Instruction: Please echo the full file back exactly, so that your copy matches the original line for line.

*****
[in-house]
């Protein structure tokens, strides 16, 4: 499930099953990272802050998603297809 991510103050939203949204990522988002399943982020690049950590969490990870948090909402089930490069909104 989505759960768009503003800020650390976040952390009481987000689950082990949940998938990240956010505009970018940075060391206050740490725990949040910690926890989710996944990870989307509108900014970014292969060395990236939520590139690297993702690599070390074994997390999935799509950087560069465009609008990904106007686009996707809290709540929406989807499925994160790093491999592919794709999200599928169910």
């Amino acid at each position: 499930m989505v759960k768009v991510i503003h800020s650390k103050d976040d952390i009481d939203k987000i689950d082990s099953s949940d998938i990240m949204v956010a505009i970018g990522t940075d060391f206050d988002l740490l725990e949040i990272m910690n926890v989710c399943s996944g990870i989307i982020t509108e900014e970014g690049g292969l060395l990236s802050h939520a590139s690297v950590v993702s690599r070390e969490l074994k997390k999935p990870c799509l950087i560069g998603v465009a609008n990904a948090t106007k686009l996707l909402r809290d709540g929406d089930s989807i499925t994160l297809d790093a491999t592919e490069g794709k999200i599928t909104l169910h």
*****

[in-house]
């Protein structure tokens, strides 16, 4: 499930099953990272802050998603297809 991510103050939203949204990522988002399943982020690049950590969490990870948090909402089930490069909104 989505759960768009503003800020650390976040952390009481987000689950082990949940998938990240956010505009970018940075060391206050740490725990949040910690926890989710996944990870989307509108900014970014292969060395990236939520590139690297993702690599070390074994997390999935799509950087560069465009609008990904106007686009996707809290709540929406989807499925994160790093491999592919794709999200599928169910």
């Amino acid at each position: 499930m989505v759960k768009v991510i503003h800020s650390k103050d976040d952390i009481d939203k987000i689950d082990s099953s949940d998938i990240m949204v956010a505009i970018g990522t940075d060391f206050d988002l740490l725990e949040i990272m910690n926890v989710c399943s996944g990870i989307i982020t509108e900014e970014g690049g292969l060395l990236s802050h939520a590139s690297v950590v993702s690599r070390e969490l074994k997390k999935p990870c799509l950087i560069g998603v465009a609008n990904a948090t106007k686009l996707l909402r809290d709540g929406d089930s989807i499925t994160l297809d790093a491999t592919e490069g794709k999200i599928t909104l169910h």